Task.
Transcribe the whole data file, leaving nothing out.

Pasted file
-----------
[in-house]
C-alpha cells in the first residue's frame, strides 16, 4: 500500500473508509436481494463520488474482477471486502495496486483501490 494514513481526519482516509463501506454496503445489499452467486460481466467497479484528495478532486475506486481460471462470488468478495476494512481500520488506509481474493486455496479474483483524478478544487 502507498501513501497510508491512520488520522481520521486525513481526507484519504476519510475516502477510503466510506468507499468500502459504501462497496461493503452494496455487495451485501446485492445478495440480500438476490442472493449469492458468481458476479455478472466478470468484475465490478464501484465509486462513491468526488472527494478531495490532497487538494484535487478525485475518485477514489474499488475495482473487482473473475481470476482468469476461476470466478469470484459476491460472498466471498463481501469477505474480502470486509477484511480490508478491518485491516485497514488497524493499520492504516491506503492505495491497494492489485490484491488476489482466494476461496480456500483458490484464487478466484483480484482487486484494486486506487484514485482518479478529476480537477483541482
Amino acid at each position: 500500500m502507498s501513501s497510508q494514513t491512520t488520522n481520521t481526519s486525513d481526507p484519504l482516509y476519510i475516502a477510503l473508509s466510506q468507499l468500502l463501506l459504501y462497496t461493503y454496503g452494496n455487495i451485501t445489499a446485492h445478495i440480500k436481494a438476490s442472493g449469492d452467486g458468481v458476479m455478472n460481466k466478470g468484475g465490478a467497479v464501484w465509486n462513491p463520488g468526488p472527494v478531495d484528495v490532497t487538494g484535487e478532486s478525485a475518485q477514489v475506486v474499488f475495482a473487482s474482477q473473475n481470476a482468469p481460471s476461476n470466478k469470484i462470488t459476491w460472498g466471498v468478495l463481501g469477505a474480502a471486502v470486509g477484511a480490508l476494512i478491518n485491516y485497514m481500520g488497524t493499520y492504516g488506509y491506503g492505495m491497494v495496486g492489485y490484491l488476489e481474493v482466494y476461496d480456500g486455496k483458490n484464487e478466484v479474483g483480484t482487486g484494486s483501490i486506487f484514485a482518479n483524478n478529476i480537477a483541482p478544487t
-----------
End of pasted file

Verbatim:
[in-house]
C-alpha cells in the first residue's frame, strides 16, 4: 500500500473508509436481494463520488474482477471486502495496486483501490 494514513481526519482516509463501506454496503445489499452467486460481466467497479484528495478532486475506486481460471462470488468478495476494512481500520488506509481474493486455496479474483483524478478544487 502507498501513501497510508491512520488520522481520521486525513481526507484519504476519510475516502477510503466510506468507499468500502459504501462497496461493503452494496455487495451485501446485492445478495440480500438476490442472493449469492458468481458476479455478472466478470468484475465490478464501484465509486462513491468526488472527494478531495490532497487538494484535487478525485475518485477514489474499488475495482473487482473473475481470476482468469476461476470466478469470484459476491460472498466471498463481501469477505474480502470486509477484511480490508478491518485491516485497514488497524493499520492504516491506503492505495491497494492489485490484491488476489482466494476461496480456500483458490484464487478466484483480484482487486484494486486506487484514485482518479478529476480537477483541482
Amino acid at each position: 500500500m502507498s501513501s497510508q494514513t491512520t488520522n481520521t481526519s486525513d481526507p484519504l482516509y476519510i475516502a477510503l473508509s466510506q468507499l468500502l463501506l459504501y462497496t461493503y454496503g452494496n455487495i451485501t445489499a446485492h445478495i440480500k436481494a438476490s442472493g449469492d452467486g458468481v458476479m455478472n460481466k466478470g468484475g465490478a467497479v464501484w465509486n462513491p463520488g468526488p472527494v478531495d484528495v490532497t487538494g484535487e478532486s478525485a475518485q477514489v475506486v474499488f475495482a473487482s474482477q473473475n481470476a482468469p481460471s476461476n470466478k469470484i462470488t459476491w460472498g466471498v468478495l463481501g469477505a474480502a471486502v470486509g477484511a480490508l476494512i478491518n485491516y485497514m481500520g488497524t493499520y492504516g488506509y491506503g492505495m491497494v495496486g492489485y490484491l488476489e481474493v482466494y476461496d480456500g486455496k483458490n484464487e478466484v479474483g483480484t482487486g484494486s483501490i486506487f484514485a482518479n483524478n478529476i480537477a483541482p478544487t